Sidenote: The Steam Deck Unveiled

This last week, something of a surprise emerged and had what was perhaps the quickest hate-to-love news cycle ever.

Valve unveiled the Steam Deck, a portable custom PC built on an updated version of the Debian-based SteamOS and a semi-custom AMD APU with 4 Zen 2 CPU cores and 8 RDNA2 GPU cores. Paired to 16GB of LPDDR5 system memory and one of 3 storage options, the system starts at a lean $399 for the 64 GB eMMC storage model and goes all the way up to $649 for a unit with 512 GB of NVMe storage. Rounding out the specs are a 1280×800 display, which renders at native 720p and has the remaining margins for other visual elements of the OS, the integrated controls which takes lessons from the ill-fated Steam Controller, using two touch panels but then also pairing them with twin analog sticks, a directional pad, and a robust mix of face, shoulder, and rear buttons, and then rounding out with a USB-C port that can be paired with an optional dock to make the unit a PC all unto itself, effectively.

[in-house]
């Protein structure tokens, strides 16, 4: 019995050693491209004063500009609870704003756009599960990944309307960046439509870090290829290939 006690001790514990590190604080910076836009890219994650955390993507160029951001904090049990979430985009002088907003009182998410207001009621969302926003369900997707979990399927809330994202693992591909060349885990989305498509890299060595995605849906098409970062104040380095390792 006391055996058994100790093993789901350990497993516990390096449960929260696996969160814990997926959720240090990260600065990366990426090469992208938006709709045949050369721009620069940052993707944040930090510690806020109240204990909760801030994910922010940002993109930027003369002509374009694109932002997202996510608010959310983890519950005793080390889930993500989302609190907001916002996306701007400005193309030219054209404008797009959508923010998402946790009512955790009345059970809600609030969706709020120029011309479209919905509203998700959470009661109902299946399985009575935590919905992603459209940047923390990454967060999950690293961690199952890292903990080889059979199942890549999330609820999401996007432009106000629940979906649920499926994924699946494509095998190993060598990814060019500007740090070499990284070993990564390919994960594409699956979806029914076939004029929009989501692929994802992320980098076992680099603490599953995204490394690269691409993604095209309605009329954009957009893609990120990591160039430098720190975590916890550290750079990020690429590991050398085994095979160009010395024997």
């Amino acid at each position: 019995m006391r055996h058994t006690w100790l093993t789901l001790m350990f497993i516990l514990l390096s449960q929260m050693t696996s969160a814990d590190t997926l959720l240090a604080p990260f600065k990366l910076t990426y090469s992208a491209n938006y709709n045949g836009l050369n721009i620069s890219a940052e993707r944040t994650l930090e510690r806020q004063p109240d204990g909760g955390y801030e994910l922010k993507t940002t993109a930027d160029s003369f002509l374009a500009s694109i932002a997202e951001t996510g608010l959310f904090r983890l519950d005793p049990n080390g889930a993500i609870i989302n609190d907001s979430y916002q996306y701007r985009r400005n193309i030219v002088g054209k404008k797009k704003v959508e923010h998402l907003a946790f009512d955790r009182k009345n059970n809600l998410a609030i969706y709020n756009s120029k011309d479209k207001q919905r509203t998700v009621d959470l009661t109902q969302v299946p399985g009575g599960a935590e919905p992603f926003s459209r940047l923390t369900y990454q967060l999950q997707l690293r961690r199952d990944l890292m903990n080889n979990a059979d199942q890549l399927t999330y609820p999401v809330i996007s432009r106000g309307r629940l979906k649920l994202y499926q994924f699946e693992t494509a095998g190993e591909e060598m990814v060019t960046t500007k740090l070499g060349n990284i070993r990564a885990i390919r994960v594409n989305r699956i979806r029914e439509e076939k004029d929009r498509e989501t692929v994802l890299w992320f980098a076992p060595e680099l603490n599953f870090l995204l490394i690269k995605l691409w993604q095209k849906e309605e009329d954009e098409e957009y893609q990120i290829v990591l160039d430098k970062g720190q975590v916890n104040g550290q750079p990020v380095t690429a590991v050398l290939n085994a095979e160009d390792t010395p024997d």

So, what’s the big deal with this one?

In theory, and the first news cycle after its announcement, it was an object of derision. It combined Valve’s two worst hardware failures – the Steam Controller and the Steam Box – and it seemed like a non-started based on that. It was being panned for claiming “next-gen” hardware despite not having Zen 3 CPU cores, it was slammed for a limited 720p display, and the base eMMC storage model was dissed for being too slow to enable proper “next-generation” gaming as Valve was promising.

However, something funny then happened – on pre-order day, it wasn’t such a joke anymore, and Valve sold so many reservations on the unit that an order placed today shows delivery estimates in Q2 or Q3 of 2022. What’s the big deal, anyways? How did opinion change so rapidly on this little thing?

Portable Gaming Is Like, So Hot Right Now